10. There have been a number of instances recently of players diving and simulating fouls in order to win penalties and free kicks, resulting in opponents receiving yellow and red cards.
    This is an unsatisfactory situation and I agree that it needs stamping out. However, I feel that many critics and commentators miss the real point when they draw attention to this practice. Of course, it is cheating and therefore abhorrent, but in this country we have not always been clear when coaching players, about balls which can be won with a tackle and those which cannot. Basically, if players always stayed on their feet when making a tackle then it would drastically reduce the number of instances of players lunging into tackles when the chances of connecting with the opponent as well as the ball are so much greater. Also, if players understood that if you can’t see the ball then you can’t make a tackle, then they would concentrate on jockeying and staying touch-tight to their opponent, whilst working themselves into a position where they can see the ball and therefore make a tackle without committing a foul.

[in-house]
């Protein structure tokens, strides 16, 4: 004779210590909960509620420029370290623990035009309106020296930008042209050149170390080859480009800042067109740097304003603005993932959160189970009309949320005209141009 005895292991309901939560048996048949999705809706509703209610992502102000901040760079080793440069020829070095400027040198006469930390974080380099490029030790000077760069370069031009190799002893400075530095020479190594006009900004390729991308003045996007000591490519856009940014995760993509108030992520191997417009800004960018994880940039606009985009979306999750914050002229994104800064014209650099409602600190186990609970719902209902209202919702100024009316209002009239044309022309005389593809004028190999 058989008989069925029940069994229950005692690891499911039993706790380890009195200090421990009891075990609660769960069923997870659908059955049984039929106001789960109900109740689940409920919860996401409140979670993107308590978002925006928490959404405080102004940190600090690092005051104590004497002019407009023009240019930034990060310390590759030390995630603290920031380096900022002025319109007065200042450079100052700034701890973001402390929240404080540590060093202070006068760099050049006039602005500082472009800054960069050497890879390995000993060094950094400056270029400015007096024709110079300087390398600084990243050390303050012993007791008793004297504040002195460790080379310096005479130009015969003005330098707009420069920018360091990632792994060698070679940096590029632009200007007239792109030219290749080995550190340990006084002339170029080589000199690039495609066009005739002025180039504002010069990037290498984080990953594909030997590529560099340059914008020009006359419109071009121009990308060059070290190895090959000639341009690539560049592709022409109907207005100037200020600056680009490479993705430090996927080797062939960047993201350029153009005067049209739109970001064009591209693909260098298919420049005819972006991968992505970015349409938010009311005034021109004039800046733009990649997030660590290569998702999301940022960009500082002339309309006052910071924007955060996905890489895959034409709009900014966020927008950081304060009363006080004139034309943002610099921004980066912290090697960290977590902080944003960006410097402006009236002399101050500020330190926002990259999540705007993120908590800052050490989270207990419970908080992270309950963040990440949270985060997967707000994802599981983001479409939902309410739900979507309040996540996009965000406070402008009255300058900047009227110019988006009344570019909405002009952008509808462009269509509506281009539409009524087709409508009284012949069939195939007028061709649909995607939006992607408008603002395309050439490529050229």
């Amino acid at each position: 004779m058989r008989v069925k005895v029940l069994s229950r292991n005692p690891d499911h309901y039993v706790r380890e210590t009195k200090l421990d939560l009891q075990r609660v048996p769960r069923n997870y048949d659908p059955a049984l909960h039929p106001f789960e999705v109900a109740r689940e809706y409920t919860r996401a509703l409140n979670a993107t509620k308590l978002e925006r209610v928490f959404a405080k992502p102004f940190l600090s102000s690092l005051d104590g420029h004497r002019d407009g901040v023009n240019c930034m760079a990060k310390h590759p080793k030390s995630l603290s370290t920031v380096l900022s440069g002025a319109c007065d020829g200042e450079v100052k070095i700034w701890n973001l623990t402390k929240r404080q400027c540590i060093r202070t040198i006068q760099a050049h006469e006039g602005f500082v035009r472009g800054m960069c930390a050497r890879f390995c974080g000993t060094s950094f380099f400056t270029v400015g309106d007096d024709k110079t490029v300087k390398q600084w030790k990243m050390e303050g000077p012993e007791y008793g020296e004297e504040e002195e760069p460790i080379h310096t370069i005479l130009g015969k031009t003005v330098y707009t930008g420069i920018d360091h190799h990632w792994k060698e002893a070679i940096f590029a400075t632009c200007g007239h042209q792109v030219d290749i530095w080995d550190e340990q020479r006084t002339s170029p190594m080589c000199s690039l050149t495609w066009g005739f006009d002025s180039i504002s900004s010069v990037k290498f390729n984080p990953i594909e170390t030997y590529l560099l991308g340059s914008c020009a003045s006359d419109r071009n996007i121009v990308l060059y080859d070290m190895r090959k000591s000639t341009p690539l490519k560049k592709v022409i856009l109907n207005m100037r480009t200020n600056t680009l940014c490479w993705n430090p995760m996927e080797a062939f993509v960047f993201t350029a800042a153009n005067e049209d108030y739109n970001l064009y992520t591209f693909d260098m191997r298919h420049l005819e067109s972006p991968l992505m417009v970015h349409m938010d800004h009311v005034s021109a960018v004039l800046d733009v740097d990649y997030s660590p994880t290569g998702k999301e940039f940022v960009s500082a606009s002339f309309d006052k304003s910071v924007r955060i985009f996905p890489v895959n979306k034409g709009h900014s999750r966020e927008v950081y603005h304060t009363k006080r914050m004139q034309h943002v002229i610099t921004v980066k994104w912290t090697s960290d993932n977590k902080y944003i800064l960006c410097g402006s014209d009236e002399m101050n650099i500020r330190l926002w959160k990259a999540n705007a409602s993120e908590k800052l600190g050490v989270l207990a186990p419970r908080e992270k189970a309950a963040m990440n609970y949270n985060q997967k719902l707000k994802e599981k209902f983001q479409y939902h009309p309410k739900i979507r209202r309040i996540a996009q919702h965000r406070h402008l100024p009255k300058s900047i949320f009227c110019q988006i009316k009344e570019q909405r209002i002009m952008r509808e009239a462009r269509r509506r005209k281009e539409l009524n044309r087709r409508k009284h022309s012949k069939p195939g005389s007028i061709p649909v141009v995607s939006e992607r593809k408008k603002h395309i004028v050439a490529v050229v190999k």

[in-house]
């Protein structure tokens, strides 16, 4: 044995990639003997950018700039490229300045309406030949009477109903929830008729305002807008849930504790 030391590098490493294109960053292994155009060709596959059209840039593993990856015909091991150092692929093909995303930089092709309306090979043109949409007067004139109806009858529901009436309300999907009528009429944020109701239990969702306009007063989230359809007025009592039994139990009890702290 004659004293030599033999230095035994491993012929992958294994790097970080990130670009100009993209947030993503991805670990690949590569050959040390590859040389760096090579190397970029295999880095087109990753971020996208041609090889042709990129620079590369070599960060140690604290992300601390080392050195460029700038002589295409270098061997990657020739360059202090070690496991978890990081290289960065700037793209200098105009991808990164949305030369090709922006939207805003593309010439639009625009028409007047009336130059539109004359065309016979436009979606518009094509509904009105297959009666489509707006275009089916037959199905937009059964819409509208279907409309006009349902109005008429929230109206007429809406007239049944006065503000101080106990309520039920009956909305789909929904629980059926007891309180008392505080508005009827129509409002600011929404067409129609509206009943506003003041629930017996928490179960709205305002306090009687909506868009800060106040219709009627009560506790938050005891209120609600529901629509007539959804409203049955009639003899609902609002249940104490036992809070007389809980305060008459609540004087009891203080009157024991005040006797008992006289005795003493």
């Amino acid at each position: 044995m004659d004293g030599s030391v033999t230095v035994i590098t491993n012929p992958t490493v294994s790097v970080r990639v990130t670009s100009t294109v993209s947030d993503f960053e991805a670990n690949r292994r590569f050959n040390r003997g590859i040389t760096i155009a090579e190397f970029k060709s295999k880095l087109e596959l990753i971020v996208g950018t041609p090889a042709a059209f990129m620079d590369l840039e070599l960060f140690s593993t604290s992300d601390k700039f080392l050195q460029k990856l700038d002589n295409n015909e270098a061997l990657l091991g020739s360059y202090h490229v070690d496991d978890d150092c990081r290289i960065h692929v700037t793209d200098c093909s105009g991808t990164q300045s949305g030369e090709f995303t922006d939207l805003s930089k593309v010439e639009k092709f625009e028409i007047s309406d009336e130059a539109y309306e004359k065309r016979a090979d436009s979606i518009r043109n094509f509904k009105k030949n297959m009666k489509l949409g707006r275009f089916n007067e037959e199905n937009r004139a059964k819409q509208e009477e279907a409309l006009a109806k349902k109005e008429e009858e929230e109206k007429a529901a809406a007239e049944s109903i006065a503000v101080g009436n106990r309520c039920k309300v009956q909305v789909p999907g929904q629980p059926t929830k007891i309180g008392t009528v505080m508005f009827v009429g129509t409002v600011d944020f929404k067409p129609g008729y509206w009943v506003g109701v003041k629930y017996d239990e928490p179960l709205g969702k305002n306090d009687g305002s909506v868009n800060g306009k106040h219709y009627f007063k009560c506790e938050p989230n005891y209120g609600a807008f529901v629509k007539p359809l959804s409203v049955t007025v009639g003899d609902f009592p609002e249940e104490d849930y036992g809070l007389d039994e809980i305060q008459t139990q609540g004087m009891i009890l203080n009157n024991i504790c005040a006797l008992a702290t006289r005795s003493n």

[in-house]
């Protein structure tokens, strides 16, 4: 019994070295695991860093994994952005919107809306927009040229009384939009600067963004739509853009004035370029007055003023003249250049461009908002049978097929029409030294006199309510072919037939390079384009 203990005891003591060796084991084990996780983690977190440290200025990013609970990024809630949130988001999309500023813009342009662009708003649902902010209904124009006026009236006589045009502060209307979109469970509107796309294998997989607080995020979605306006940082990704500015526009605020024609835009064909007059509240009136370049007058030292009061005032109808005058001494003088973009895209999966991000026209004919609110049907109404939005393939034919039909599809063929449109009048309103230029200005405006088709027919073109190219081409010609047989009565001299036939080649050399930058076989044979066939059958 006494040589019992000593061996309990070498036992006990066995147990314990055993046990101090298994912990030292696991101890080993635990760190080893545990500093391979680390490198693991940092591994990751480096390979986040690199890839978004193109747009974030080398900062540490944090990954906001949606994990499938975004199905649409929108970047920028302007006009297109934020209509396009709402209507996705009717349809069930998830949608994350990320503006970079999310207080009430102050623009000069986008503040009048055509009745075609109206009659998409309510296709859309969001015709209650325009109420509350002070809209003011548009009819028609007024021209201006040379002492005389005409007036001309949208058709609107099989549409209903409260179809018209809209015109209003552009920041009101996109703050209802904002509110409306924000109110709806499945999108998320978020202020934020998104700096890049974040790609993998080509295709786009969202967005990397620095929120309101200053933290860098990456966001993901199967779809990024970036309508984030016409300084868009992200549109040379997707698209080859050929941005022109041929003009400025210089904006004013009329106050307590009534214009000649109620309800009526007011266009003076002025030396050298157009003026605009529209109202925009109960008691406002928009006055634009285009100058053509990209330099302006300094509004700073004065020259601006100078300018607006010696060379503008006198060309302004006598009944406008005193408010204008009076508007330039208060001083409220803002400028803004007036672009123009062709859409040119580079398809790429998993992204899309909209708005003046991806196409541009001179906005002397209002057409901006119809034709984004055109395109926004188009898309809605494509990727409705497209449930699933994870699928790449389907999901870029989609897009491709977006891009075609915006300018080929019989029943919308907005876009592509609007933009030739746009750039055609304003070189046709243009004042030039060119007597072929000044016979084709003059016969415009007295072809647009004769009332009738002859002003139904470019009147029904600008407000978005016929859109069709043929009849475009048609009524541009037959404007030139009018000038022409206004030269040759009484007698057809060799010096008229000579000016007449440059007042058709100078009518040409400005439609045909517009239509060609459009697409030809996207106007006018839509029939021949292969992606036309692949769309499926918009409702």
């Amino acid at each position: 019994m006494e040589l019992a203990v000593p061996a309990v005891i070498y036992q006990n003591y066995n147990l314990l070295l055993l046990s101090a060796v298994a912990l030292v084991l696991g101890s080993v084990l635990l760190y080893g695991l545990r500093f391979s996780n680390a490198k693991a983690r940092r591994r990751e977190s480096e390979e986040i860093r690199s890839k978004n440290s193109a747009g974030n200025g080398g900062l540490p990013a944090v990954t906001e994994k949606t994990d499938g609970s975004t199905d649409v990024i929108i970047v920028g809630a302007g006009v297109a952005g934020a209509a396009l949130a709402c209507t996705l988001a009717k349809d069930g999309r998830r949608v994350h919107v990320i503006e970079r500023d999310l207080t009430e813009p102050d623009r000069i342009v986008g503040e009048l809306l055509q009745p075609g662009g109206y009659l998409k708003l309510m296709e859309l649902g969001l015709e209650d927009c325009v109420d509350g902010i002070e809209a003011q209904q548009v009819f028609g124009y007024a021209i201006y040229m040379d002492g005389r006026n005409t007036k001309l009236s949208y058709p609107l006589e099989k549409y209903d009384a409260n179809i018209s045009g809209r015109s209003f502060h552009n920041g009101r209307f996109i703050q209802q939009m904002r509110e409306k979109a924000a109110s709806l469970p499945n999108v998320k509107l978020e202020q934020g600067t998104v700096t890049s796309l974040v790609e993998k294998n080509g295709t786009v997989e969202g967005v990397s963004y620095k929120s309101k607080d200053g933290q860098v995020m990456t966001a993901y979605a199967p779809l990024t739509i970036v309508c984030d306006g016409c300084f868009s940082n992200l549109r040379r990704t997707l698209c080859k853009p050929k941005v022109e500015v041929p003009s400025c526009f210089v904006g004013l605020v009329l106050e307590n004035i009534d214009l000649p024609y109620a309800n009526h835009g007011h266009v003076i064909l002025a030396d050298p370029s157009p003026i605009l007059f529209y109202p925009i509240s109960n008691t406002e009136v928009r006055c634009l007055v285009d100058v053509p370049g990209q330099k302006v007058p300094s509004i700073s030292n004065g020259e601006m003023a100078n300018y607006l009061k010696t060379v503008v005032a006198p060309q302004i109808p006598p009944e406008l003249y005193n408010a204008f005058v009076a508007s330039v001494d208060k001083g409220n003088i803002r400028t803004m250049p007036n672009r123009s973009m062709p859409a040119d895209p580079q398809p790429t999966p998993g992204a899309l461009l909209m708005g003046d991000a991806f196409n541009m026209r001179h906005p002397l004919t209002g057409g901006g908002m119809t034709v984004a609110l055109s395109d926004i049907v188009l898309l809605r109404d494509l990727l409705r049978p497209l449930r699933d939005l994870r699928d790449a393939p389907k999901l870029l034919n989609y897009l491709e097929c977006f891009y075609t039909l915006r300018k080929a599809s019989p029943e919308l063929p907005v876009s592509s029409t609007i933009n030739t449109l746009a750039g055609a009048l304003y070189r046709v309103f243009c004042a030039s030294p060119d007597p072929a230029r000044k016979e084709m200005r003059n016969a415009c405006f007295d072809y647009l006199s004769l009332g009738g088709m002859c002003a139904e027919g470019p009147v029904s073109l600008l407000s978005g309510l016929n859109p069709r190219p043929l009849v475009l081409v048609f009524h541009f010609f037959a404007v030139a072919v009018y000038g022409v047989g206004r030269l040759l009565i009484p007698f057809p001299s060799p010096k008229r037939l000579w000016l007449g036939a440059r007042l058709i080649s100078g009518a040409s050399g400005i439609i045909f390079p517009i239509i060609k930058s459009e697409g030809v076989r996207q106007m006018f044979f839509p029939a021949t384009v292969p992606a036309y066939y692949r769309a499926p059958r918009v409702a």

I think that of even greater importance to the future of the English game and, in particular, the chances of success n the World Cup next year, is the over-indulgent refereeing we see on an almost weekly basis. In the Man City-Tottenham match last Saturday, there should have been at last three red cards. Alli and Kane of Tottenham were guilty of extremely bad challenges. In Kame’s case it was out of character, but no less serious because of that. Alli is gaining a reputation for going in over the top of the ball and late and, as a very promising player, despite what is said in some quarters about the need for a ‘nasty streak’, I don’t think it adds anything positive to his game. Otamendi, admittedly an Argentinian, was the third player who should have seen red for a foot raised dangerously high to an opponent.